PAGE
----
The venue reeks of ego. Breath can be seen inside the venue, but not outside. The barman is passing drinks through a hole in the floor. Tonight is obviously the Manchester College of Art’s school trip night, as the wish-I-was-working-class rich kids invade Salford’s White Hotel. To create an idea of the level of pretentious twat we’re talking, a bouncer attempts to confiscate a bottle of spirit from one of HMLTD, to which he replies “I’m in the band”. Rock’n’roll man.
Despite the disappointing dropping out of Queen Zee, Luxury Death’s set is delayed due to technical difficulties. It is hard to tell if the lack of a drummer is a gimmick or a political statement, with this confusion leaking into the set’s entirety. The pedal board is the most interesting element of the set, but it is the ‘thank God these have finished so the headliners can start now’ vibe which creates a buzz around the room. Pioneering marketing for you there.
But Luxury Death are merely a shadow of HMLTD in every manor. Seven Jack’s spring out from one box, as an array of Tangfastic noise fills the dusty venue. If it was white before, it is far from white now. What noise is coming from where no one is sure, but it sounds ripped straight out of the arcade where the kids from Stranger Things hang out (sorry for any spoilers). New material is debuted, followed by ‘Music!’ seeing Henry Spychalski earn his money as the most dangerous performers around. The glitch infected ‘Death Drive’ somehow swallows the life of the room and vomits it back out, accompanied by ever enthralling electro lasers.
A calm fog invades. Only just audible, the rim shots of ‘Is This What You Wanted’ paddle into the sound systems, before a noise-encrusted chorus sees pogoing separate the crowd from left to right, instead of the traditional front and back. The sheer song writing talent is displayed within ‘Choux Choux’. One of the very first phonics which we learn as a child, it has been dragged through six of the most bizarre yet beautiful minds and made into a genius song. Performances of ‘Kinkaku-Ji’ and ‘Satan Luella & I’ are solid arguments as to why HMLTD are the most important British band around, offering their own ball of creativity; main elements poetry and performance, which are fused together an immaculate band image, distinguished by elements of androgyny.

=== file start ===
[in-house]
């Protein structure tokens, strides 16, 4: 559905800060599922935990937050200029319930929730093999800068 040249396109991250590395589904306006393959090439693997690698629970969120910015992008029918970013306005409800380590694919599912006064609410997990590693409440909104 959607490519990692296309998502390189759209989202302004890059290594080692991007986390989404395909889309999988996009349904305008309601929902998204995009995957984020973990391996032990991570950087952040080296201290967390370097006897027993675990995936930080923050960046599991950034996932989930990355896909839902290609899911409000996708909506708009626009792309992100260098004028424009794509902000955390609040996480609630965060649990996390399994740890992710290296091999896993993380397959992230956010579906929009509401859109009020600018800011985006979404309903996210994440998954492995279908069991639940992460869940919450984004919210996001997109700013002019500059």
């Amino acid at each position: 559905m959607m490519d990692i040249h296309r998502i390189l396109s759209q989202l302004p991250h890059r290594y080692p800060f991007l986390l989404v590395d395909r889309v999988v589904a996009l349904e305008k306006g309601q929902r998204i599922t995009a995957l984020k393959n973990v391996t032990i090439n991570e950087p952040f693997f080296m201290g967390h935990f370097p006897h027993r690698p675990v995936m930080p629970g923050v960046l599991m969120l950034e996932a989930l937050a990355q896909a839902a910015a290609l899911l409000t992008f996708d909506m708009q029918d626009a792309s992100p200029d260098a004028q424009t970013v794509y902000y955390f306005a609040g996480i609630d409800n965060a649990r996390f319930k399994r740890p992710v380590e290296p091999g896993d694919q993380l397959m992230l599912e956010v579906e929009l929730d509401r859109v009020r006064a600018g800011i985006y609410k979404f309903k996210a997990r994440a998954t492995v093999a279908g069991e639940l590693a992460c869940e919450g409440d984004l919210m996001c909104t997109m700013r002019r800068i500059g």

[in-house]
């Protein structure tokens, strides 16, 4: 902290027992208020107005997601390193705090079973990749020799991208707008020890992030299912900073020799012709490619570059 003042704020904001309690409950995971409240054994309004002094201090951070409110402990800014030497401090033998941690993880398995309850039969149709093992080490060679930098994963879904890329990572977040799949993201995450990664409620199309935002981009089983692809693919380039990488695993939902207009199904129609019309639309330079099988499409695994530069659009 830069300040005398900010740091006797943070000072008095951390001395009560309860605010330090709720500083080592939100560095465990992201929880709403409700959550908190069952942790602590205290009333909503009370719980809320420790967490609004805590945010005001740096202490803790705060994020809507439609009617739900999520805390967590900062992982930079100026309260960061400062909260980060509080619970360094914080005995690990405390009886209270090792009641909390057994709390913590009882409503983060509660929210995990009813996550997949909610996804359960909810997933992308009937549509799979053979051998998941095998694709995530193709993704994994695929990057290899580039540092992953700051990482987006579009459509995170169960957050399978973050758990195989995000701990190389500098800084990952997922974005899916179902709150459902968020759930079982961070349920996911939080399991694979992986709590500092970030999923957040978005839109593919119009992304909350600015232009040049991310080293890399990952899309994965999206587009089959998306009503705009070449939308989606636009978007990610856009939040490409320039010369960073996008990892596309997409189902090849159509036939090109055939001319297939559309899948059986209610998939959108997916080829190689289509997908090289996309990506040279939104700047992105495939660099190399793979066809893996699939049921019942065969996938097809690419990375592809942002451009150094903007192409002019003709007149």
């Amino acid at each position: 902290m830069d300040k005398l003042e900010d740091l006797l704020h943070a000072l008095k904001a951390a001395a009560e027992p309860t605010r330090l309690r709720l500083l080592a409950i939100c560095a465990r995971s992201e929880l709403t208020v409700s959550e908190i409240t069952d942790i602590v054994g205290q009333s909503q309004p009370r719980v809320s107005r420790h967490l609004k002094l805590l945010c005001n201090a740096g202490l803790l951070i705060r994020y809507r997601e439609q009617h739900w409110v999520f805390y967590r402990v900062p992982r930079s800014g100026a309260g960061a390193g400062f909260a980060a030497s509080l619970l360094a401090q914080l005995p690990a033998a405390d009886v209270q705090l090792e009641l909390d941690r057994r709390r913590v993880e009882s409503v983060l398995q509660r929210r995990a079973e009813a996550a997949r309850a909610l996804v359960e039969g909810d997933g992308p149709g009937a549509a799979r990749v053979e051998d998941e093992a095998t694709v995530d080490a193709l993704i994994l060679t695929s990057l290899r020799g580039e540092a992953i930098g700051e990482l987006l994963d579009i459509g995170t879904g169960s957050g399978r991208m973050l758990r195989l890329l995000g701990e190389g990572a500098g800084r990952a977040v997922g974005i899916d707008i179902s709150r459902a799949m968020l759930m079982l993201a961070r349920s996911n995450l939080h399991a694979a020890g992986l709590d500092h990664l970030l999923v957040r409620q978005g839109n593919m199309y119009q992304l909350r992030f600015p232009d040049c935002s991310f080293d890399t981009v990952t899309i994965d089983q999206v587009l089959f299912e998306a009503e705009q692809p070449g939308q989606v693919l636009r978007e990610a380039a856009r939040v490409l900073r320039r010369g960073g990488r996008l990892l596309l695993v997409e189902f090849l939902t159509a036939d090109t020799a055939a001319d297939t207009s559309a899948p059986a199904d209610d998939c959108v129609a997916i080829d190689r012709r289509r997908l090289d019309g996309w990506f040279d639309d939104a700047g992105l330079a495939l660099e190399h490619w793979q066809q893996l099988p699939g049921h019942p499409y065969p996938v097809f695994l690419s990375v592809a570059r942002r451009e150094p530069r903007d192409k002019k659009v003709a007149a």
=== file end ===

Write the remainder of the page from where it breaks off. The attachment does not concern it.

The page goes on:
‘To The Door’ is as impressive as ever, somehow speeding up an already electric riff and performing it flawlessly. It seems right to now acknowledge a presence, who started the set darting around with a flashing light and a camera, but is now making some flash mob-esq dance moves, but with a huge twist; he’s on his own. But praise needs to be given, as his non-musical performance manages to stay as connected but look equally as lost at the same time. This is maintained through the destructive final chapter of an enthralling set, ‘Stained’.
Dick Dale to Bowie. Asap Ferg to the Scissor Sisters. And everything in-between. On paper, the sound set up of the White Hotel hindered tonight’s performance. But realistically, this dirty little mill is the perfect host, for the perfect audience for the creative bubble which shows no sign of bursting that is, HMLTD. 95% of tonight’s attendees seem like the sort of people who wouldn’t give you a filter from a fresh packet, including all of HMLTD who would probably laugh in your face as result. But HMLTD’s performance tonight has proved one thing; if they want to, they sure as hell will.